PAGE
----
Double Feature: Gidget/Psycho Beach Party

Presenting my new Double Feature feature! I’ve had this idea for a little while but when I watched Gidget followed by Psycho Beach Party the other night I decided it was time to finally start it. Basically, it’ll just be a series of double features that I like to watch together, or think go well together one after the other.

Note: I tried adding captions for each screencap to identify each film but wordpress decided to not play nice. If you really want them, let me know and I’ll try again. I had a lot of trouble with formatting this post.

Gidget directed by Paul Wendkos, 1959

Psycho Beach Party directed by Robert Lee King, 2000

Anyone who has seen both Gidget and Psycho Beach Party will know exactly why they go so well together (one wouldn’t exist without the other, for one) but for those of you who haven’t seen either I’ll break it down for you…

Isn’t Gidget the absolute ultimate?! Gosh, gee, wow. Yes, this film is cornball, yes, the ’50s teen lingo is overdone at times but I love it. I love movies like this because they’re kitschy but also because I just love them. If you’re not familiar with the plot of Gidget it centres on Francie Lawrence, played by Sandra Dee, later nicknamed Gidget by her surfer pals. It’s summer and Francie’s friends are only interested in boys and dating but Francie thinks dating is ‘icky’. Her friends take a reluctant Francie on her very first manhunt but, after being unsuccessful, leave her alone to go for a swim. When she nearly drowns, and is saved by surfer Moondoggie, Francie decides surfing is the thing for her and sets her mind on becoming the best female surfer!

“Surfing is out of this world. You can’t imagine the thrill of shooting the curl. It positively surpasses every living emotion I’ve ever had.” (Francie, Gidget)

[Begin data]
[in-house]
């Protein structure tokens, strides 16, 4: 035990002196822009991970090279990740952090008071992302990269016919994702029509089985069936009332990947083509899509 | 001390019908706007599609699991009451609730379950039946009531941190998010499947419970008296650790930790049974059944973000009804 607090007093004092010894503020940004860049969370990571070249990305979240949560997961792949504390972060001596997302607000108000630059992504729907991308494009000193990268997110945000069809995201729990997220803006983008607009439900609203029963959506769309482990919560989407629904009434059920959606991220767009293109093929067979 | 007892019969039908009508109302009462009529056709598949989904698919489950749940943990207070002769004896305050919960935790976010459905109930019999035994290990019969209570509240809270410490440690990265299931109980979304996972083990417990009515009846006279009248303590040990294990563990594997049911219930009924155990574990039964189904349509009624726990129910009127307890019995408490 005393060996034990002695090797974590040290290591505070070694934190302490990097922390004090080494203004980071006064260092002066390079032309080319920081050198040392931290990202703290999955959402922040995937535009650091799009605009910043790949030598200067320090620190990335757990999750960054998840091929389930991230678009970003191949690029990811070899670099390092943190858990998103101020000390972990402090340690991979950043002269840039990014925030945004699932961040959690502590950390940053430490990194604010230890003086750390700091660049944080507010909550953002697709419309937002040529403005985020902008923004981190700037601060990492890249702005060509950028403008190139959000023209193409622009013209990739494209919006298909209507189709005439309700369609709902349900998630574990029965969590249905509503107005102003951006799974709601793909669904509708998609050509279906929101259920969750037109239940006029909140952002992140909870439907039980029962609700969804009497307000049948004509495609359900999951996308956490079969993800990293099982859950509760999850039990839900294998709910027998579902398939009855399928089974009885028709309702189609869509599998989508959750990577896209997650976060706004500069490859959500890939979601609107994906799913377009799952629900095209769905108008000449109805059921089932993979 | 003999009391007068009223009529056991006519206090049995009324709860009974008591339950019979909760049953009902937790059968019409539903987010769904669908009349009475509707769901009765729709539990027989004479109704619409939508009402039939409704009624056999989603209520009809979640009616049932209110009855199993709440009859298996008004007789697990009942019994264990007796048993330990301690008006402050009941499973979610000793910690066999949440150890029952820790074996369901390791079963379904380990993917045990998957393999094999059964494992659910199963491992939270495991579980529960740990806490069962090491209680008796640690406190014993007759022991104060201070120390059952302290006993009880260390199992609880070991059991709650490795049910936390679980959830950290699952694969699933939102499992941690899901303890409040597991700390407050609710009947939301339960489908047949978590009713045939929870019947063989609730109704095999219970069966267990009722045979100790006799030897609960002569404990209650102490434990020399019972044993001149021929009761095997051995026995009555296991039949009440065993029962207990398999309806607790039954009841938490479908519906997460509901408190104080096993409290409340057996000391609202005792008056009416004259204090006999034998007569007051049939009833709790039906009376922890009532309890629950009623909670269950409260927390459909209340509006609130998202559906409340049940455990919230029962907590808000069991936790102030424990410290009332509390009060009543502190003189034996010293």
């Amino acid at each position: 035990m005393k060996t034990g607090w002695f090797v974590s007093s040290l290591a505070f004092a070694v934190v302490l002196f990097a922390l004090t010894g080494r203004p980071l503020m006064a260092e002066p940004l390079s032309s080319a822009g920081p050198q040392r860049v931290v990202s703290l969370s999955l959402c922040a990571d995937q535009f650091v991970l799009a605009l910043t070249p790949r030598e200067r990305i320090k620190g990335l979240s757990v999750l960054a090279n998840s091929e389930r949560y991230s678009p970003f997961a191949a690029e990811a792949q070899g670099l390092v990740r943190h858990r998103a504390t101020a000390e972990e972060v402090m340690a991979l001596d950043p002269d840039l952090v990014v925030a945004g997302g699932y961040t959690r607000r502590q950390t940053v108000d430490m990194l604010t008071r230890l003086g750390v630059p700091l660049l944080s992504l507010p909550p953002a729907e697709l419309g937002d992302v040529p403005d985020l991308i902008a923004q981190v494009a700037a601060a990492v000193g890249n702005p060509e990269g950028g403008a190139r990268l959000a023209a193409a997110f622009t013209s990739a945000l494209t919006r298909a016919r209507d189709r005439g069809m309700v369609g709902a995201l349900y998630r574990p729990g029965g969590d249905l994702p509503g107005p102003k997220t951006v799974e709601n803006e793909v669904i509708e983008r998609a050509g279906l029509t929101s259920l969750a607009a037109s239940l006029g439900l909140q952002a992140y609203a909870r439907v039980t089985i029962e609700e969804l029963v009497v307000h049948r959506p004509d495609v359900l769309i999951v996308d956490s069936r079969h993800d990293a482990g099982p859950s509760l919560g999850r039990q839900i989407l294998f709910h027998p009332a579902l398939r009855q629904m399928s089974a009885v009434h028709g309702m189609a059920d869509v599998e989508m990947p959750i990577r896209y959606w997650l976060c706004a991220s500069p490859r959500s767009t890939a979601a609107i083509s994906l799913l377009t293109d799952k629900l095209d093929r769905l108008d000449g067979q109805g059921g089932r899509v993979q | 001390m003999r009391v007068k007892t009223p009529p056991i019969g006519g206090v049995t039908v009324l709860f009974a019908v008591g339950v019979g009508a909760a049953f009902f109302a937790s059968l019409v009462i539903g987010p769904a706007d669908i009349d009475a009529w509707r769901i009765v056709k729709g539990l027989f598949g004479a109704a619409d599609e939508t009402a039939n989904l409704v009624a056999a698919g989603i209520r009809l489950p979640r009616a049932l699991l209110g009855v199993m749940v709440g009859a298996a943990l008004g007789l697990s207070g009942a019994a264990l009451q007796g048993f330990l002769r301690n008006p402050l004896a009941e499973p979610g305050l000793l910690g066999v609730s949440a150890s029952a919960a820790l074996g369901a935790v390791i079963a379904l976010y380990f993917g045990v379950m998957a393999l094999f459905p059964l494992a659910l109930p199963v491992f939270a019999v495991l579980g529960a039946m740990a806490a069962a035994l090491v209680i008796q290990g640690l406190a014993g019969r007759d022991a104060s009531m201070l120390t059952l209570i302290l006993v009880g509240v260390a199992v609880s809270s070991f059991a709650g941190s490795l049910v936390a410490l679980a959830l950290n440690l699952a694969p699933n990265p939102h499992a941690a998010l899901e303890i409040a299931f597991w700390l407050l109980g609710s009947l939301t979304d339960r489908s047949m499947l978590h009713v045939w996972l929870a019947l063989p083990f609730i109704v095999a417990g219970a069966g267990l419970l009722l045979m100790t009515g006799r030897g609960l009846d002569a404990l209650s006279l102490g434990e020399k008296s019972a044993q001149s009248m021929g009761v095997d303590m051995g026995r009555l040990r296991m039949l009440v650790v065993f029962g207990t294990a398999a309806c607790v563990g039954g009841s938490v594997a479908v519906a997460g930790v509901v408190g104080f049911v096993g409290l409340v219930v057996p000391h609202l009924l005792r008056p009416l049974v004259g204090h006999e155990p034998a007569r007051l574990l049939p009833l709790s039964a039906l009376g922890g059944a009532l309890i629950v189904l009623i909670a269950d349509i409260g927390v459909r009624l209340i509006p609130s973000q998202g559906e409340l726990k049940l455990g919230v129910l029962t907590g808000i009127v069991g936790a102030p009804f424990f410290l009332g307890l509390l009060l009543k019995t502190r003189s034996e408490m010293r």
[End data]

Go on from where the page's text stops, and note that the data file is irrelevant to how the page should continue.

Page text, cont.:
And then she falls in love and doesn’t think dating is so icky after all. Her sights are now set on getting Moondoggie and, after mishaps and misadventures, they end up together (that’s not really a spoiler – it’s what always happens in these films!) Despite some problematic elements in this film, it’s still pretty neat to see a plot centred on a girl taking up a male-dominated hobby. I haven’t seen either of the other Gidget films and have heard very mixed things about them but I’m still keen on seeing them.

Combining the major plot points of Gidget and Marnie, and adding the flavour of the ’60s Beach Party films and later horror flicks we have Psycho Beach Party written by Charles Busch and directed by Robert Lee King. If you don’t like slightly offbeat, tongue-in-cheek humour then you won’t like this film…or, in fact, many of the films I love.

“I just hope that one day decent people no longer find this sort of sick humour a source of comedy.” (Captain Monica Stark, Psycho Beach Party)

Much like Gidget, Florence played by Lauren Ambrose is determined to surf despite being told she can’t because she’s a girl. Starcat, played by Nicholas Brendon, a psych major says Kanaka, who agreed to teach Chicklet to surf, is just indulging her ‘penis envy’.